A few questions arise from this response.
First, when will the SACP and Phosa issue angry statements condemning President Zuma for wanting to sweep the alleged abuse of power by the NPA under the carpet? Will Phosa and Blade Nzimande resign from the cabinet in disgust at this implicit condonation of abuse of power by the NPA? If they do not, would we be justified in concluding that they have no principles?
Second, why has the President now decided not to have the charges of an abuse of power by the NPA investigated? Surely, as President, he should be concerned about such things and about the possible breaking of the law? Might it be because he had purported to appoint Menzi Simelane as NDPP and thus now believes that Simelane will protect him and do his bidding (as Simelane has himself said he would). Does the President now believe that the alleged abuse of power by the NPA is not such a bad thing – as long as it occurs to protect him and his supporters and not to prosecute him?
Third, if the President really believes, as he claimed, that he cannot order an investigation because he was personally involved in the case of alleged abuse of power by the NPA, how come he then appointed Simelane as NDPP? Should he not have recused himself from making a decision about who should serve as NDPP, seeing that Simelane might well still be involved in a decision about his case? Will he apply the same principle that he has now enunciated when he is called upon to decide on granting a pardon to the man who was convicted of bribing him and if he would not, would we be justified in concluding that our President has no principles whatsoever?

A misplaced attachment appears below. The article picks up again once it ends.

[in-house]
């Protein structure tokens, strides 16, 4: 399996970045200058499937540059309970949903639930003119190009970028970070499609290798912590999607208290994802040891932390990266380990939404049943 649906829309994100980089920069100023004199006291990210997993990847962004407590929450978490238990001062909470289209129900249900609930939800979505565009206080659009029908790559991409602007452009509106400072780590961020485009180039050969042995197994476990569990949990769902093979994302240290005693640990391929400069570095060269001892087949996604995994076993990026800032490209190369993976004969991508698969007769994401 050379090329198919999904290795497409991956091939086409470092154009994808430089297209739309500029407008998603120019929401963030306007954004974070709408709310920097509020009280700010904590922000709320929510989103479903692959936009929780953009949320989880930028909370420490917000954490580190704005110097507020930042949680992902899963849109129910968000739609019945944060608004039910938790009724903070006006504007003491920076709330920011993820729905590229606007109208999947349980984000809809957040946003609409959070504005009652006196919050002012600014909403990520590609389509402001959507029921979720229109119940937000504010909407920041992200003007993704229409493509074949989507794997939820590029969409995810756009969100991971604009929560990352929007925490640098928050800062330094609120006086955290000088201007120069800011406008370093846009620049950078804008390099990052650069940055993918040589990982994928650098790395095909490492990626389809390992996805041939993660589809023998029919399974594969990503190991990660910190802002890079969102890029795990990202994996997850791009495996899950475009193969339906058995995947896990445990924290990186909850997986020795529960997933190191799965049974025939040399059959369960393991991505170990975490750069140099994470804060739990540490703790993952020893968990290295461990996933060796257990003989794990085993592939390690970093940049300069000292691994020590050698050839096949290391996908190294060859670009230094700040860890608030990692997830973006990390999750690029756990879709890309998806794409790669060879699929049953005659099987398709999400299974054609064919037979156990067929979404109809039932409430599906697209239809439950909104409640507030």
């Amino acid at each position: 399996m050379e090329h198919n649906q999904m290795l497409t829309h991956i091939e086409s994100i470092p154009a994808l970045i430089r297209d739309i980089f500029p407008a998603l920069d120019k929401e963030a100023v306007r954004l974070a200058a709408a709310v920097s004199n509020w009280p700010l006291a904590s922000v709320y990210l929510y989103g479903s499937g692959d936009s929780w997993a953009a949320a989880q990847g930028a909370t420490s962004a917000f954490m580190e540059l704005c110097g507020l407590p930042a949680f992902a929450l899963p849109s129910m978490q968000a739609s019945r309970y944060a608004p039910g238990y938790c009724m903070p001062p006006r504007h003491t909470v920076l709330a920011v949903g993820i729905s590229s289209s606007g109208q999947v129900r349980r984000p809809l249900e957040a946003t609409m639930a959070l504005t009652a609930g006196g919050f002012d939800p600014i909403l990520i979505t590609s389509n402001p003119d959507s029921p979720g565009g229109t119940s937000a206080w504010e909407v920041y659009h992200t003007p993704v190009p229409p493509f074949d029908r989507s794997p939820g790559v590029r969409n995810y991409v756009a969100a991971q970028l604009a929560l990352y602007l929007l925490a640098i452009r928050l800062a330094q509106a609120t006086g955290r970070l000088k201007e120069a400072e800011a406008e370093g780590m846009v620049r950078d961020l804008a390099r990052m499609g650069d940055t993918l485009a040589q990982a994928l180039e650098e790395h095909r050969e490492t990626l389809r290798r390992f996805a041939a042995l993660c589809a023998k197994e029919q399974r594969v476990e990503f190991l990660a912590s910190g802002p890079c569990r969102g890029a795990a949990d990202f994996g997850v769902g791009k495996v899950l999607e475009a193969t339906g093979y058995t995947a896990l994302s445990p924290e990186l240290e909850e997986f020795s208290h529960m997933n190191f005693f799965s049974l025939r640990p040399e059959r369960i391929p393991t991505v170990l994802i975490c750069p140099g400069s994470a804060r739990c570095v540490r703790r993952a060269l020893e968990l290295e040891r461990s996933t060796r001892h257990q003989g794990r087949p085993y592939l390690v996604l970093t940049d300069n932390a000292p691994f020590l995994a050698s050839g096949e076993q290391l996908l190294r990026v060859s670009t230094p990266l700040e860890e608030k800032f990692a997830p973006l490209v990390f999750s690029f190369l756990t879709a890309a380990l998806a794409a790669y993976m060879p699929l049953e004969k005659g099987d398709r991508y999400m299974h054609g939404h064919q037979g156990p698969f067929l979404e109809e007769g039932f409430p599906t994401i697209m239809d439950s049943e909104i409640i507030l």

Lastly, if the President really believes that his government should not or cannot take any action regarding anything that happened during the time of a predecessor (as he claimed on ETV), how on earth would his government ever be able to correct the mistakes of the previous government? Surely he was elected at Polokwane exactly to correct the mistakes of the Mbeki era? Now he claims his government cannot deal with something that happened under Mbeki, which seems like an extraordinary abdication of responsibility. Does this mean he is fundamentally reneging on the promises made to all the delegates who voted for him at Polokwane?
It seems to me some kind of inquiry into the alleged abuses of power by the NPA is drastically needed so that we can find out – as the SACP rightly said – whether such abuses did occur and (perhaps more importantly) how we can prevent such abuses from happening again. Without an investigation trust in the NPA would not be restored.
The reluctance of the President to launch such an independent investigation will give credence to the views of those who believe that the “abuse of power” claim was something cooked up by Zuma to avoid the fate of his former financial advisor. It will also leave South Africans with the serious worry that Zuma might not in principle be opposed to the abuse of the NPA for political purposes, and that he will engage in the same kind of abuse of the NPA that he accused former President Mbeki of.BACK TO TOP